• In The Mask cartoon, Stanley's dog Milo would mark his appearance with a little 5-note tune.
  • Parodied in an episode of King of the Hill, where Dale buys a keyboard and makes up leitmotifs for the guys. During a later scene, we hear Dale playing Boomhauer's theme, which Hank uses as an excuse to leave an awkward conversation with Peggy.
  • Some, if not all, of the main characters from My Little Pony: Friendship Is Magic have their own. Applejack's is a bluegrass country theme, Rarity's is a classical-sounding piece featuring a harpsichord, and Rainbow Dash's is a rock riff. Discord has a distinct tune that usually plays whenever he warps reality.
    • The characters have also been noted to be seen idly humming the main theme.
  • Some characters in Recess have one, such as Butch, who usually has a creepy tune playing when he's around. The kindergarteners always have tribal music playing when they're around, and then there's the music that plays whenever T.J. has a plan.
    • The Ashleys, the Diggers, and Hustler Kid all have their own themes as well. King Bob has one too, but it doesn't show up very often.
    • Spinelli has one as well, but it doesn't show up often.
  • Invader ZIM has "Tak's Theme", which includes a special section for Tak's robot sidekick, Mi Mi. Tak was only in one episode, but since she was planned as a recurring villain, who knows how long the theme would have appeared?
    • There's also the little tune that plays whenever the Irken Armada shows up anywhere.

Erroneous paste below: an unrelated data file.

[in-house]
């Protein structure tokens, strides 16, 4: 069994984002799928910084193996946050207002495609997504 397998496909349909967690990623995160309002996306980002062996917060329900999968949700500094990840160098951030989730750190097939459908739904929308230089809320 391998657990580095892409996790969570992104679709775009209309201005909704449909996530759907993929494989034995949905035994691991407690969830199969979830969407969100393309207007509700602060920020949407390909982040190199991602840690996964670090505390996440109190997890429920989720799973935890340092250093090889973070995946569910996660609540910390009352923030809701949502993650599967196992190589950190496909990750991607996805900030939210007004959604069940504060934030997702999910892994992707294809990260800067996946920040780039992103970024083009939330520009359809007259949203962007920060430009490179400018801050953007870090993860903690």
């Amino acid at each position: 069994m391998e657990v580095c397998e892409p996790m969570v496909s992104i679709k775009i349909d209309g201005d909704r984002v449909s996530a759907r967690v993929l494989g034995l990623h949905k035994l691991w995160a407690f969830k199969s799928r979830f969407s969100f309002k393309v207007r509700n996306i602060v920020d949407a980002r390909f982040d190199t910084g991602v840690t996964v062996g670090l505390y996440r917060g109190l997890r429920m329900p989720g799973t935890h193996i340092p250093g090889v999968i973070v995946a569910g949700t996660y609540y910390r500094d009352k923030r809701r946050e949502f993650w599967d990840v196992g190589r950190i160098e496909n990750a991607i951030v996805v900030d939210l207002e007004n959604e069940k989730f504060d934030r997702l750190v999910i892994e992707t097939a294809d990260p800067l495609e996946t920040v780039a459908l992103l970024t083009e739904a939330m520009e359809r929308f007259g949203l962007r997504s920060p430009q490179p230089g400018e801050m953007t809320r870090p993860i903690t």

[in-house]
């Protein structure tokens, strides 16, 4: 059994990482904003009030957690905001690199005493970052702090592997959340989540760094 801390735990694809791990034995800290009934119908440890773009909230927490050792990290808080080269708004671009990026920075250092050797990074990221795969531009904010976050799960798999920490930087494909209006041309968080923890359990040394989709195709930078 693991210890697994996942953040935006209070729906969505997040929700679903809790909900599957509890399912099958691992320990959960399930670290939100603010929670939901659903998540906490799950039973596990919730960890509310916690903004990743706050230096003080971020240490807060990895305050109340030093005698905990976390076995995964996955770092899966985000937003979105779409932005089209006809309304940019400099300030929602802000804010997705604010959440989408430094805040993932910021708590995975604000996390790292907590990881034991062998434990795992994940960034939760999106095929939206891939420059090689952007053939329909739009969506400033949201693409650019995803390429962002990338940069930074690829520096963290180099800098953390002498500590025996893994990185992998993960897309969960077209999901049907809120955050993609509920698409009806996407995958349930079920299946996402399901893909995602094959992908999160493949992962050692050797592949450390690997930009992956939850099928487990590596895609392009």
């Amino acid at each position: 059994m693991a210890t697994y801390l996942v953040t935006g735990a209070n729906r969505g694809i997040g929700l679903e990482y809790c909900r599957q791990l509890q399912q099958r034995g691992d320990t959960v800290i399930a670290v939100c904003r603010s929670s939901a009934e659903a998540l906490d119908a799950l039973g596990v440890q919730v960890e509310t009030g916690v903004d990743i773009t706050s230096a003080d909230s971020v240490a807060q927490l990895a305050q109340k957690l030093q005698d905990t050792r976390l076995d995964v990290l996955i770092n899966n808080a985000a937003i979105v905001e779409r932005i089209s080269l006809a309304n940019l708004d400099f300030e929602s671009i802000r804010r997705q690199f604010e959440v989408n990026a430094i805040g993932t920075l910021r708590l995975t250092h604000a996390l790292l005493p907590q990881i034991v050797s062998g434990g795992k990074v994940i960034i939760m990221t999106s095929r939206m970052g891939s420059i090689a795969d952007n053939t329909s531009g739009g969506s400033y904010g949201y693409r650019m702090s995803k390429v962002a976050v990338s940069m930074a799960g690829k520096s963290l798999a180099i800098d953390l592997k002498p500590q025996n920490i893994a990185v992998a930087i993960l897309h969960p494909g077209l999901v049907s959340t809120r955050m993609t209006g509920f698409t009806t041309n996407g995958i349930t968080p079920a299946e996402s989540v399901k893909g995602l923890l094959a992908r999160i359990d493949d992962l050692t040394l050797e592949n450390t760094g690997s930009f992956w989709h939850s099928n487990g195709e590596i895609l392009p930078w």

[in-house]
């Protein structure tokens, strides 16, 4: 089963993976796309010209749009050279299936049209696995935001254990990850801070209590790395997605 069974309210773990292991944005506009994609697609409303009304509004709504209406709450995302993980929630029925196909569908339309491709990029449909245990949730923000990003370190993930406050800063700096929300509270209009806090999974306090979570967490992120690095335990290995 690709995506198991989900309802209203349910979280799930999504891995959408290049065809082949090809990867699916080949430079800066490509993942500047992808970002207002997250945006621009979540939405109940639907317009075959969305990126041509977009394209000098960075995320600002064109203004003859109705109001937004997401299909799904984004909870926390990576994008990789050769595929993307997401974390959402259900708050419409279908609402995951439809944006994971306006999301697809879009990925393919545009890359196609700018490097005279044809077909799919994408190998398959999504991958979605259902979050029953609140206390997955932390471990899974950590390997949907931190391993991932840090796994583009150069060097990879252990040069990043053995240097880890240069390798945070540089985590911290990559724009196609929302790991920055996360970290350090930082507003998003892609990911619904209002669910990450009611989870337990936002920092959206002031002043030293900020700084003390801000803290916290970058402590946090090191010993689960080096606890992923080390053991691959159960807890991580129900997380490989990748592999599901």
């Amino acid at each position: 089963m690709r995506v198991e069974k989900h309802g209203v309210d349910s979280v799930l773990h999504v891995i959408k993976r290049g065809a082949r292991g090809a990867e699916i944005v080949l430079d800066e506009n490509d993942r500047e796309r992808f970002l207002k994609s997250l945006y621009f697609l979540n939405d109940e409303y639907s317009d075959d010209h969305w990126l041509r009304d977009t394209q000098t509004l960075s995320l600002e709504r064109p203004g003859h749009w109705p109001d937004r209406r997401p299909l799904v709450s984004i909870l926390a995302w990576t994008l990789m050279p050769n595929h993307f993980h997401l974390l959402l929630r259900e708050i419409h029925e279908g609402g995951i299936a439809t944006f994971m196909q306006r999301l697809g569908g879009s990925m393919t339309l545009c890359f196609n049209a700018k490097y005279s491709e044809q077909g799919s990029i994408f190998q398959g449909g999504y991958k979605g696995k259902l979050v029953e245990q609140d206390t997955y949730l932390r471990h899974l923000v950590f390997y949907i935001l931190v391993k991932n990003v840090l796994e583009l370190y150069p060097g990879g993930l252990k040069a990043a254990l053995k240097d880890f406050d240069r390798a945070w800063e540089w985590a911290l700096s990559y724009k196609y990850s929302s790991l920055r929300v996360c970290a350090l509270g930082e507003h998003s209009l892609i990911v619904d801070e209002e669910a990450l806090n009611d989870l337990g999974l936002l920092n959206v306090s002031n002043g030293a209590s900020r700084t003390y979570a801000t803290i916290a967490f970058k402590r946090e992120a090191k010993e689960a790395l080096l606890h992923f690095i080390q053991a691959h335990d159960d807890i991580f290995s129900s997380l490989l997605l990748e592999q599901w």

• In Batman: The Brave and the Bold, Wonder Woman's leitmotif is the Lynda Carter series theme! Complete with a chorus singing "Wonder Woman!"
  • Transformers Prime has both the title theme and "We Have Returned" for the Autobots, while the Decepticons have their own self-titled theme that recurs throughout several other tracks.
  • Foster's Home for Imaginary Friends: Wilt, Coco, Mr. Herriman, Duchess, Goo, Cheese, and Terrence all had their own leitmotifs. Whenever Goo goes on one of her Motor Mouth spiels, there's this goofy, fast music that plays.
  • The bullies in Stickin' Around are always accompanied by a short electric guitar riff whenever they appear on screen or say anything.
  • Teenage Mutant Ninja Turtles (2003) gives the Shredder an ominous letimotif with evil Ethereal Choirs. It's even used when the Demon Shredder appears, and it fits him nicely.
  • Hurricanes Big Bad Stavros Garkos had the most-known (if not only) leitmotif of the series.
  • DuckTales fans probably remember Flintheart Glomgold's leitmotif.
    • And when it was used, but not as his theme, it usually played whenever Scrooge gets the upper hand on the villain of the week in a comedic way.
  • The first episode of Spider-Man Unlimited gave Spidey the theme song of Spider-Man: The Animated Series when he first appeared with the uniform he'd later replace.
  • The version of Dr. Robotnik in Sonic Satam had one. See [1].
  • Dr. Robotnik also had a different organ theme in Adventures of Sonic the Hedgehog. Sonic himself often utilized a remix of the original title theme from the first two games.
  • Young Justice Kid Flash and Artemis have one in Season 2 to signify their relationship.
  • In The Fairly Oddparents, Cosmo and Wanda had one in the earlier episodes. It hardly shows up now.